Wednesday, January 26, 2011
Aphorism: A short, pointed sentence expressing a wise or clever observation or a general truth.
1. The nicest thing about the future is that it always starts tomorrow.
2. Money will buy a fine dog, but only kindness will make him wag his tail.
3. If you don’t have a sense of humor, you probably don’t have any sense at all.
4. Seat belts are not as confining as wheelchairs.
Tuesday, January 25, 2011
Tuesday, January 18, 2011
Digital audio has been around a very long time so there’s bound to be a plethora of audio formats out there. Here are some of the more common ones, what differentiates them, and what to use them for.
Before we talk about everyday audio formats, it’s important you understand the basics, and that means understanding PCM. After that, we’ll tackle compressed formats.
PCM Audio: Where It All StartsPulse-Code Modulation was created back in 1937 and is the closest approximation of analog audio. That is, an analog waveform is approximated in regular intervals. PCM is characterized by two properties: sample rate and bit depth. Sample rate measures how often (in times per second) the amplitude of the waveform is taken, and the bit depth measures the possible digital values. In terms of audio formats, this is pretty much the foundation.
True sound, in the real world, is continuous. In the digital world, it’s not. Somehow this is more confusing with audio than with video, so let’s look at video as a point of comparison. What we interpret to be “motion” or think of as “fluid” and constantly-moving is, in actuality, a series of still pictures. In that same way, the amplitude of sound waves in a digital format isn’t “fluid” or constantly changing. It’s changing based on certain criteria at pre-defined intervals.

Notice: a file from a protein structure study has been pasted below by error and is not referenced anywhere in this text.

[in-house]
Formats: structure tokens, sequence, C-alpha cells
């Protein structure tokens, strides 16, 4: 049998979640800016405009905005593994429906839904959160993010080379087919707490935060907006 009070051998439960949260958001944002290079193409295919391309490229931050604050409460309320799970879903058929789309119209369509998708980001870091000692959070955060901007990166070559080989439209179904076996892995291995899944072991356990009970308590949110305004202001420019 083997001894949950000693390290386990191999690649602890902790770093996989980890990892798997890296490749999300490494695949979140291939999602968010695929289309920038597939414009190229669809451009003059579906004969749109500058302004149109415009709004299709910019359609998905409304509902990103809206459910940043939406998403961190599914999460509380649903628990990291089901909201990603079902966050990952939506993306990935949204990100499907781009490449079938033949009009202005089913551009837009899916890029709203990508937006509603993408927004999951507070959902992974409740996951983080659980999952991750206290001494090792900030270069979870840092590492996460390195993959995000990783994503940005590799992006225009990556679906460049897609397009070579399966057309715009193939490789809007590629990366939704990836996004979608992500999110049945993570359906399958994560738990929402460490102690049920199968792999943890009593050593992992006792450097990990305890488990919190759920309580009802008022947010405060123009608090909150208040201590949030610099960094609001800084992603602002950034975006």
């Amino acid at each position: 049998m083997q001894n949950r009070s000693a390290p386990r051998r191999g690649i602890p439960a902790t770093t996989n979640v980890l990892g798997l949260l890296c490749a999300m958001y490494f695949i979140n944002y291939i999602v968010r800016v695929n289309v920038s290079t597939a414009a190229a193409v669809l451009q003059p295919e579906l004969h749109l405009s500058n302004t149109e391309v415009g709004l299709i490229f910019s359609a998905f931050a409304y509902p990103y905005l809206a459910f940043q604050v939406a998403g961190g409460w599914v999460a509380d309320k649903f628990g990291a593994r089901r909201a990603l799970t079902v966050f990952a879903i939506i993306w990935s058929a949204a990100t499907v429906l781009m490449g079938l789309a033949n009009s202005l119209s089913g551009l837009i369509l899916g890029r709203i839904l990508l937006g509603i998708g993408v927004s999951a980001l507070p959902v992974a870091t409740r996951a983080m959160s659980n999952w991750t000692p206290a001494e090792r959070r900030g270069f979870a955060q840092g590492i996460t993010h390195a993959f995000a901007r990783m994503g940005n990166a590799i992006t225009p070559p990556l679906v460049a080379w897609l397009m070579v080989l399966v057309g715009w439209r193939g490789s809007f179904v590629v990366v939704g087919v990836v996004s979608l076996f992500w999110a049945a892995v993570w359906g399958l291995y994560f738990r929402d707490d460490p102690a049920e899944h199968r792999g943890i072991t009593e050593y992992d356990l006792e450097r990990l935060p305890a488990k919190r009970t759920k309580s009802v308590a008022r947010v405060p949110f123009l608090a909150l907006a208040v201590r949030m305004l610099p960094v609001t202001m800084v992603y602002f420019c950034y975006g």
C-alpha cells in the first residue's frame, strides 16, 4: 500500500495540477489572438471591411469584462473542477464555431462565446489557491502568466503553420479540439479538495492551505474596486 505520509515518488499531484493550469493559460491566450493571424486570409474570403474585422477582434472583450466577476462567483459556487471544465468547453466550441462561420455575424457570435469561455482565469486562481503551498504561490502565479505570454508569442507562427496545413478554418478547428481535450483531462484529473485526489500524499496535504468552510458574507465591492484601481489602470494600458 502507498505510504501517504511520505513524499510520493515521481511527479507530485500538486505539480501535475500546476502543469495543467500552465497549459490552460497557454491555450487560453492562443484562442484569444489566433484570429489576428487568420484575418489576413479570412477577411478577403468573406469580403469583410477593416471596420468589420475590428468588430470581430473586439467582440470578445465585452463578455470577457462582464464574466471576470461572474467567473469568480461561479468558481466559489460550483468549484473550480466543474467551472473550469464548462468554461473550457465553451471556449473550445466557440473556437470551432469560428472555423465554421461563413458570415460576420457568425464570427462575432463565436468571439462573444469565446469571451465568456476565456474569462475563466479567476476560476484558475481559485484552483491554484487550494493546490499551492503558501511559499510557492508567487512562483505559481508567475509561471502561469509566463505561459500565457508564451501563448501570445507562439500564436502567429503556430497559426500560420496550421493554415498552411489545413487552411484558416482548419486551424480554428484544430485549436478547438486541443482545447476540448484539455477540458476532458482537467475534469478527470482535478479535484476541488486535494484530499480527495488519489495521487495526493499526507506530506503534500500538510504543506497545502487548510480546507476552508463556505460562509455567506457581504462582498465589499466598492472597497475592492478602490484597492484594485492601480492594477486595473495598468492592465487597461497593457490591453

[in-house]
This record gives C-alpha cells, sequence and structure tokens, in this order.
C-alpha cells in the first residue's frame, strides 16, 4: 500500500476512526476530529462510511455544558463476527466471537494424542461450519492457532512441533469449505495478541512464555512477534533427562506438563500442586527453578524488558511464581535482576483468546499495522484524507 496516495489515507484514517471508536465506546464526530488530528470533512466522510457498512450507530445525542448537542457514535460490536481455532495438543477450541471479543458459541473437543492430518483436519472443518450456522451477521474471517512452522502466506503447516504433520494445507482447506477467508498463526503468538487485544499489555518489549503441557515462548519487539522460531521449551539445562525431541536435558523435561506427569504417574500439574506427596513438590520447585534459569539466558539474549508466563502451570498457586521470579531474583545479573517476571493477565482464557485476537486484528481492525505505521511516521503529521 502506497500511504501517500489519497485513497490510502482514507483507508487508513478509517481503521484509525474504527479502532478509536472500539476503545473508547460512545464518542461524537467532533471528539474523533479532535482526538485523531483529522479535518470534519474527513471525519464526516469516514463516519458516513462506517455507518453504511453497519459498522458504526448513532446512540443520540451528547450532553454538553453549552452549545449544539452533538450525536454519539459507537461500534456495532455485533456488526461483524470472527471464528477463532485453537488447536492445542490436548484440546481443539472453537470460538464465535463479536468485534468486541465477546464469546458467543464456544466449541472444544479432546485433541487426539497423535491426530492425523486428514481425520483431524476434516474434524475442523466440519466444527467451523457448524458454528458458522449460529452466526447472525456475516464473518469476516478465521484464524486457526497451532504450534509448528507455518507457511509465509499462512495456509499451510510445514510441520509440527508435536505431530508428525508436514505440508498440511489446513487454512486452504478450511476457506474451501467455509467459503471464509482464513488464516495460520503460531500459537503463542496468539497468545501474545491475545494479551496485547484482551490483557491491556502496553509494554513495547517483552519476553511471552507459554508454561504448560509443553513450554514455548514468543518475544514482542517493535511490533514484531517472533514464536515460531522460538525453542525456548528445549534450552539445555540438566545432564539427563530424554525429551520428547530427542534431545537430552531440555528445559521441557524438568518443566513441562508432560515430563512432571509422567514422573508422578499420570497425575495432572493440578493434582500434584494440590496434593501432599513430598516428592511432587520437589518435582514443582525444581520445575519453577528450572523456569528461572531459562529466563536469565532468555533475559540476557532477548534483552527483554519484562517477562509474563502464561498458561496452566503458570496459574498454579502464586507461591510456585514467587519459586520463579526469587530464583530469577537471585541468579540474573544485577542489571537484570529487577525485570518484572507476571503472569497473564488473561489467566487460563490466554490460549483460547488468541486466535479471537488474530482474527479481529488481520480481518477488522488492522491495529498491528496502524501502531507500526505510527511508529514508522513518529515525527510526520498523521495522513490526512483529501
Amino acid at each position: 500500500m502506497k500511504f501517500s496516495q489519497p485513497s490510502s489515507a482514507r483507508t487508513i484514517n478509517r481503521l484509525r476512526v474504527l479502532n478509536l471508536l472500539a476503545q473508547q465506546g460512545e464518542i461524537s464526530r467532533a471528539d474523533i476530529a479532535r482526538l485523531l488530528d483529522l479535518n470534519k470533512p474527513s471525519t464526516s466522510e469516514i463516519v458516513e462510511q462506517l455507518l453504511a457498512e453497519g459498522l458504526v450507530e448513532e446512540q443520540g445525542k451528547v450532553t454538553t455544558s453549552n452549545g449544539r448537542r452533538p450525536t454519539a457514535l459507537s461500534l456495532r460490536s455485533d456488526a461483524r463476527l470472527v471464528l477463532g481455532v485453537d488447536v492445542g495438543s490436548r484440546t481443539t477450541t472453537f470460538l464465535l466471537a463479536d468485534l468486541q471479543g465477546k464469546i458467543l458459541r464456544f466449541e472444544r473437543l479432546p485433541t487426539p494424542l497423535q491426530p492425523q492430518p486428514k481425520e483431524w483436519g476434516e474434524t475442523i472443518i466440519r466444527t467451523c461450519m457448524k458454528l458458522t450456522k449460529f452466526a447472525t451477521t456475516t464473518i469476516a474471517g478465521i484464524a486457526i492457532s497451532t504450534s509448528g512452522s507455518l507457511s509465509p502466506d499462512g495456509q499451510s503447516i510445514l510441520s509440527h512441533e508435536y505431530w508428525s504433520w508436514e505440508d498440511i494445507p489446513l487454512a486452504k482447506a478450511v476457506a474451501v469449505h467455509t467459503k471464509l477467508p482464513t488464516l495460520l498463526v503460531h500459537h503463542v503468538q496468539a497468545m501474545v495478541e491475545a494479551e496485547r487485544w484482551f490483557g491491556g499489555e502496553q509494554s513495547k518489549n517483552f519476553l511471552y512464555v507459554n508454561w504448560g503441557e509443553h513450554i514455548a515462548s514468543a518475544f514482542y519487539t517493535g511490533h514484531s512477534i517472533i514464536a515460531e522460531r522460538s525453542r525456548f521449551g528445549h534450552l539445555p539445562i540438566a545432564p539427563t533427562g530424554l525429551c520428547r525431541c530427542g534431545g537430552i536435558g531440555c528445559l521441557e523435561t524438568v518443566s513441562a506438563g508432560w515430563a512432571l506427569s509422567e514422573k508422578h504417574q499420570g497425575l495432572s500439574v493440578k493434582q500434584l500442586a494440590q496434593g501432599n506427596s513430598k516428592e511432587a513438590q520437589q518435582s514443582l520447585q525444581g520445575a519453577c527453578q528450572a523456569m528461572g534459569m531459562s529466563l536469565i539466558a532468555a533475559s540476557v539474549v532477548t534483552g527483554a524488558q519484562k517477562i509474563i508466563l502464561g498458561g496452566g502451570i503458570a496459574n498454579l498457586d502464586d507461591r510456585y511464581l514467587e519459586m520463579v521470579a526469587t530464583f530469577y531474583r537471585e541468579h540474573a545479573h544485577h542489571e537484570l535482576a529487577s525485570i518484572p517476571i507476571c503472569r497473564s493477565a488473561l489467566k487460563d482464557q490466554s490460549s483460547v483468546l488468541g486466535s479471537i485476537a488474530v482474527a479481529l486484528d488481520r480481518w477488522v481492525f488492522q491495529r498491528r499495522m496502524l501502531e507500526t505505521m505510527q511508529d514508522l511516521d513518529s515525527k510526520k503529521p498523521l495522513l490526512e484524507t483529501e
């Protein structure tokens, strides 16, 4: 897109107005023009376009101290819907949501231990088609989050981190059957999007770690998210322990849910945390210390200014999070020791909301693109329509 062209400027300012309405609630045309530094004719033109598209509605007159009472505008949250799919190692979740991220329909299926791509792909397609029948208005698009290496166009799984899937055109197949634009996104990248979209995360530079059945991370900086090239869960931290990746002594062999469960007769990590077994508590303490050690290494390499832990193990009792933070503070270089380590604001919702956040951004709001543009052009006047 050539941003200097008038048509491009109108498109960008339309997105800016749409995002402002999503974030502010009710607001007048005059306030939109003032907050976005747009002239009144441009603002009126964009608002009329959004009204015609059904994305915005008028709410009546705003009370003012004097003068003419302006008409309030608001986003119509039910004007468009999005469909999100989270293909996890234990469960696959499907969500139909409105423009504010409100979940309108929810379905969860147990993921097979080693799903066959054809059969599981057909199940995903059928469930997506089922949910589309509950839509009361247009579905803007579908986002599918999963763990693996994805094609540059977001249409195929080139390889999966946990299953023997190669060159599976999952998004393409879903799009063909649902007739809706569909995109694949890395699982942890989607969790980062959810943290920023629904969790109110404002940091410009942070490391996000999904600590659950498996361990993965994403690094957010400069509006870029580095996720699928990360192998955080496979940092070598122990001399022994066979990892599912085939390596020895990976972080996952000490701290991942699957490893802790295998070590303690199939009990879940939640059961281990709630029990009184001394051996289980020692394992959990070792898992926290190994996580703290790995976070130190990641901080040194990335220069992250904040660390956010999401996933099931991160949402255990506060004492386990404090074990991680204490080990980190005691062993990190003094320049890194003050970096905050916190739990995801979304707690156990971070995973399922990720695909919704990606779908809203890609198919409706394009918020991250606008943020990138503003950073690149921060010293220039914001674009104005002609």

Image from Wikipedia
I know there’s a lot here that may not be second-nature unless you’re an engineer, physicist, or an audiophile, so let’s pare it down further with an analogy.
Let’s say that the water flowing from an open faucet is your “analog” audio source. The temperature of the water we can compare to the amplitude of an audio wave; it’s a property that needs to be measured so you can enjoy it properly. Sampling is the number of times per second you dip your finger into the flowing water. The more often you dip your finger into it, the more “continuous” the temperature changes become. If you stick your finger into the running water 44,100 times per second, it’s almost like keeping your finger under there the whole time, right? That’s the basic idea behind sampling.
Bit depth is a little trickier. Instead of using your finger, let’s say you used a really crapper thermometer. It basically said “Hot” for anything above room temperature and “Cold” for anything below. Regardless of how many times you dipped it into the water, it wouldn’t really give you much useful information. Now, if instead of just 2 options, let’s say the thermometer had 16 possible values which you could use to gauge the water temperature. More useful, right? Bit depth works the same way, in that higher values allow more dynamic changes in sound amplitude to be accurately portrayed.
As previously mentioned, PCM is the foundation for digital audio, along with its variants. PCM attempts to model a waveform, in as much of its uncompressed glory as possible. It’s special, it’s ready to be stuck in a digital signal processor, and it’s more or less universally playable. Most other formats manipulate audio via algorithms, so they need to be decoded while playing. PCM audio is considered “lossless,” it is uncompressed, and therefore, takes up a lot of hard drive space.
The Uncompressed Bunch: WAV, AIFF
Image by codepo8